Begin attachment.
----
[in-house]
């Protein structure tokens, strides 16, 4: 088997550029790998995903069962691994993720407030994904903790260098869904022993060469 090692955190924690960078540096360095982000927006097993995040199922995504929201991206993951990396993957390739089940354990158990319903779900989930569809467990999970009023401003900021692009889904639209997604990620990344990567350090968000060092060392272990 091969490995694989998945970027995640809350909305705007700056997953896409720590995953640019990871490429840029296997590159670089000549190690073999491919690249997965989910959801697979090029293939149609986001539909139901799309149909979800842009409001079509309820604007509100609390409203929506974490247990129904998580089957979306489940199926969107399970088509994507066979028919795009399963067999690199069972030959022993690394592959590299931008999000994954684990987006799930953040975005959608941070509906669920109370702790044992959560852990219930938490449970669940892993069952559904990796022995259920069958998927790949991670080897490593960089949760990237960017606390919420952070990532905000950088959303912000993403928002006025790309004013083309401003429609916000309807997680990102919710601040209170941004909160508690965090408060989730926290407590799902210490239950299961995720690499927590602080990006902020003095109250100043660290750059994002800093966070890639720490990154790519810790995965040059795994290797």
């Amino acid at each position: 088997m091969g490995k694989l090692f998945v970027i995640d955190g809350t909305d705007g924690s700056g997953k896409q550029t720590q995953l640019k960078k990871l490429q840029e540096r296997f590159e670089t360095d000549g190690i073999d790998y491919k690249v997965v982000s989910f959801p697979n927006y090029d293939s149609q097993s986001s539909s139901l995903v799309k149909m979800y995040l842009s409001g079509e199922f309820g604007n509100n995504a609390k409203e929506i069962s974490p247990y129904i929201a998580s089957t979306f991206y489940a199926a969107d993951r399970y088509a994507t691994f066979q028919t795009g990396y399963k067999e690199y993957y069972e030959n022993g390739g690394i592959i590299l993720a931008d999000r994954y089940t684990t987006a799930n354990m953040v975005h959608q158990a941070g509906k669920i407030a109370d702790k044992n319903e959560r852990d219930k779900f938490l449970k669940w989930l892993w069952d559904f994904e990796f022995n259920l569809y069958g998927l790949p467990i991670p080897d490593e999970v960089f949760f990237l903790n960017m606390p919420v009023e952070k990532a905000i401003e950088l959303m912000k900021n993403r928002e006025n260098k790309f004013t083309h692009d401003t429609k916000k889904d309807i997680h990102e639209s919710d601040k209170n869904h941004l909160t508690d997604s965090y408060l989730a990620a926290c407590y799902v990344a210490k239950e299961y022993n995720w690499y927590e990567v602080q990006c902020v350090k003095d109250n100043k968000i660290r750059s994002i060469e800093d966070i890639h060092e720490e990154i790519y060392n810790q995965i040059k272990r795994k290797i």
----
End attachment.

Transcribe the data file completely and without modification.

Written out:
[in-house]
């Protein structure tokens, strides 16, 4: 088997550029790998995903069962691994993720407030994904903790260098869904022993060469 090692955190924690960078540096360095982000927006097993995040199922995504929201991206993951990396993957390739089940354990158990319903779900989930569809467990999970009023401003900021692009889904639209997604990620990344990567350090968000060092060392272990 091969490995694989998945970027995640809350909305705007700056997953896409720590995953640019990871490429840029296997590159670089000549190690073999491919690249997965989910959801697979090029293939149609986001539909139901799309149909979800842009409001079509309820604007509100609390409203929506974490247990129904998580089957979306489940199926969107399970088509994507066979028919795009399963067999690199069972030959022993690394592959590299931008999000994954684990987006799930953040975005959608941070509906669920109370702790044992959560852990219930938490449970669940892993069952559904990796022995259920069958998927790949991670080897490593960089949760990237960017606390919420952070990532905000950088959303912000993403928002006025790309004013083309401003429609916000309807997680990102919710601040209170941004909160508690965090408060989730926290407590799902210490239950299961995720690499927590602080990006902020003095109250100043660290750059994002800093966070890639720490990154790519810790995965040059795994290797």
């Amino acid at each position: 088997m091969g490995k694989l090692f998945v970027i995640d955190g809350t909305d705007g924690s700056g997953k896409q550029t720590q995953l640019k960078k990871l490429q840029e540096r296997f590159e670089t360095d000549g190690i073999d790998y491919k690249v997965v982000s989910f959801p697979n927006y090029d293939s149609q097993s986001s539909s139901l995903v799309k149909m979800y995040l842009s409001g079509e199922f309820g604007n509100n995504a609390k409203e929506i069962s974490p247990y129904i929201a998580s089957t979306f991206y489940a199926a969107d993951r399970y088509a994507t691994f066979q028919t795009g990396y399963k067999e690199y993957y069972e030959n022993g390739g690394i592959i590299l993720a931008d999000r994954y089940t684990t987006a799930n354990m953040v975005h959608q158990a941070g509906k669920i407030a109370d702790k044992n319903e959560r852990d219930k779900f938490l449970k669940w989930l892993w069952d559904f994904e990796f022995n259920l569809y069958g998927l790949p467990i991670p080897d490593e999970v960089f949760f990237l903790n960017m606390p919420v009023e952070k990532a905000i401003e950088l959303m912000k900021n993403r928002e006025n260098k790309f004013t083309h692009d401003t429609k916000k889904d309807i997680h990102e639209s919710d601040k209170n869904h941004l909160t508690d997604s965090y408060l989730a990620a926290c407590y799902v990344a210490k239950e299961y022993n995720w690499y927590e990567v602080q990006c902020v350090k003095d109250n100043k968000i660290r750059s994002i060469e800093d966070i890639h060092e720490e990154i790519y060392n810790q995965i040059k272990r795994k290797i």